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Aspirin- and Coumadin®-Related Bleeding After Coronary-Artery Bypass Graft Surgery

MICHAEL TOROSIAN, A.B.; ERIC L. MICHELSON, M.D.; JOEL MORGANROTH, M.D.; and HORACE MacVAUGH III, M.D.
[+] Article and Author Information

Dr. Michelson is a recipient of a Research Fellowship from the American Heart Association, Southeastern Pennsylvania Chapter.

▸Requests for reprints should be addressed to Joel Morganroth, M.D.; Department of Research, Rm. 2202, Lankenau Hospital, Lancaster and City Avenues; Philadelphia, PA 19151.


Philadelphia, Pennsylvania


© 1978 American College of PhysiciansAmerican College of Physicians


Ann Intern Med. 1978;89(3):325-328. doi:10.7326/0003-4819-89-3-325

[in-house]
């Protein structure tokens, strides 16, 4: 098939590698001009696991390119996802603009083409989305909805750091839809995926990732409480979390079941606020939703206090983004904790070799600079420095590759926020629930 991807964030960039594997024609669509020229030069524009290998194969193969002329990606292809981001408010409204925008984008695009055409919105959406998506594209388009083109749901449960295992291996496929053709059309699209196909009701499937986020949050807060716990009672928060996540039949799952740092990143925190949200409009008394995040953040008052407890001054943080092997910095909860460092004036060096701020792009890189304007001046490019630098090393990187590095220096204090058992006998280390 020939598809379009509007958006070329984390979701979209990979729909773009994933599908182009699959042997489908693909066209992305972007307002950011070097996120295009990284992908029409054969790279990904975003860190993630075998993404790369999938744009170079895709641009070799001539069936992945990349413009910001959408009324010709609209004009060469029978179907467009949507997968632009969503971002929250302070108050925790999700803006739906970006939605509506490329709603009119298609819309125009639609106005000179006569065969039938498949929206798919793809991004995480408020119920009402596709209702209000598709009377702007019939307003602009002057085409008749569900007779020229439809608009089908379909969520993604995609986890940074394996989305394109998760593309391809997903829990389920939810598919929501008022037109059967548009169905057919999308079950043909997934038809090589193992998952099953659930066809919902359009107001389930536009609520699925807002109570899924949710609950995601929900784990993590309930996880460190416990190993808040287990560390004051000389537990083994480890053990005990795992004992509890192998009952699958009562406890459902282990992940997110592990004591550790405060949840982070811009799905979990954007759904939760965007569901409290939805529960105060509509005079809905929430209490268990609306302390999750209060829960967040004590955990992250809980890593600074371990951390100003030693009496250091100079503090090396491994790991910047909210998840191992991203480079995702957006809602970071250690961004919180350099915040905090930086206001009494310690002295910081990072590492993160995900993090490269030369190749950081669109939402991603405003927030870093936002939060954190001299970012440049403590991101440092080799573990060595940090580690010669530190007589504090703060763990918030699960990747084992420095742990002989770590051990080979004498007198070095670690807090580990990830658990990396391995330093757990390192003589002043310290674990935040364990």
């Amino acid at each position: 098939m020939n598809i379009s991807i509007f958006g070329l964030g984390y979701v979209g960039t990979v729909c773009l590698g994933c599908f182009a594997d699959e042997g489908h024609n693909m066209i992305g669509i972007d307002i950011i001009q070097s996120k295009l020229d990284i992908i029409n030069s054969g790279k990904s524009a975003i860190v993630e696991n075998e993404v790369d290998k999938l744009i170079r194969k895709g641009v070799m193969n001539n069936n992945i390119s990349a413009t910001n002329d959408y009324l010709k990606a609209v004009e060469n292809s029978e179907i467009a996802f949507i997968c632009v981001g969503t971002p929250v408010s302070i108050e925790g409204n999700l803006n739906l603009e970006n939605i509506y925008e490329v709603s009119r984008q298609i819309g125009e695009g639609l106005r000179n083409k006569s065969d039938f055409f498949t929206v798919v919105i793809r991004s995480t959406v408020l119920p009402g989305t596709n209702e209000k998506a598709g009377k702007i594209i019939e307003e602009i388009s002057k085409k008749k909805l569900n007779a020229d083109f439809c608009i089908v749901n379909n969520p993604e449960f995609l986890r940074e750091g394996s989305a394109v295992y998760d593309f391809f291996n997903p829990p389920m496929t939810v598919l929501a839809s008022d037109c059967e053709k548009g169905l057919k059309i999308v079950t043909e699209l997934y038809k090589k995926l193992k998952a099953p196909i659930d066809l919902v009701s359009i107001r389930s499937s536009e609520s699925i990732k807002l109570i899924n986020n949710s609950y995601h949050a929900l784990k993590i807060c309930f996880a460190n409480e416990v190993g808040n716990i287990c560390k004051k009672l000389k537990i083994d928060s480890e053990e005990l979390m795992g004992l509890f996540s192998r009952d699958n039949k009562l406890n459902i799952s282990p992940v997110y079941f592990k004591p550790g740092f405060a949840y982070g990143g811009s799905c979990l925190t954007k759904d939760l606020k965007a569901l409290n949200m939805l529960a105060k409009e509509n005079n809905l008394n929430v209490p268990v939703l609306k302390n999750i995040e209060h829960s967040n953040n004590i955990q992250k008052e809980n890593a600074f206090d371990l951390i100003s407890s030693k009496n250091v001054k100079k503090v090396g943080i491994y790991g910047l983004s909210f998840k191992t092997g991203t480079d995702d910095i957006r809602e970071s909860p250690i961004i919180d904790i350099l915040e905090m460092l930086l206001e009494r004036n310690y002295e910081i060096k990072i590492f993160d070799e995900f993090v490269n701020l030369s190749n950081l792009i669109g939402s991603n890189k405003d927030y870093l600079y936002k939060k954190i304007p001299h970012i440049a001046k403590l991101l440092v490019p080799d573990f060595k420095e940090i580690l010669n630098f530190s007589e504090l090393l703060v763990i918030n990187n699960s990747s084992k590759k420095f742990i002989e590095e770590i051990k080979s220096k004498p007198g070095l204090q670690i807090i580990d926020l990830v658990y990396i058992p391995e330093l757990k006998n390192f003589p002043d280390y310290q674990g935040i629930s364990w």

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We studied 100 consecutive patients to evaluate the potential effect of platelet active and antithrombotic agents prescribed preoperatively on bleeding complications after coronary-artery bypass graft surgery. Preoperative hemostatic values were normal in all patients. Mean mediastinal blood loss was significantly greater in 13 patients taking aspirin (892 ± 91 ml) and six patients taking Coumadin® (warfarin sodium) (858 ± 168 ml) within 7 days of surgery than in 64 control subjects (439 ± 28, P < 0.001). Less marked but similar differences (P < 0.05) were noted with other agents inhibiting platelet function. However, in nine patients given heparin, mean mediastinal blood loss (436 ± 61 ml) was no different from that of control subjects. The degree of mediastinal blood loss did not correlate with age, sex, mean total operative time, bypass time, or number of vessels diseased or bypassed. In addition, patients taking aspirin or Coumadin required prolonged chest tube drainage compared to those in heparin or control groups (34 ± 4 versus 20 ± 1 h) (P < 0.001).

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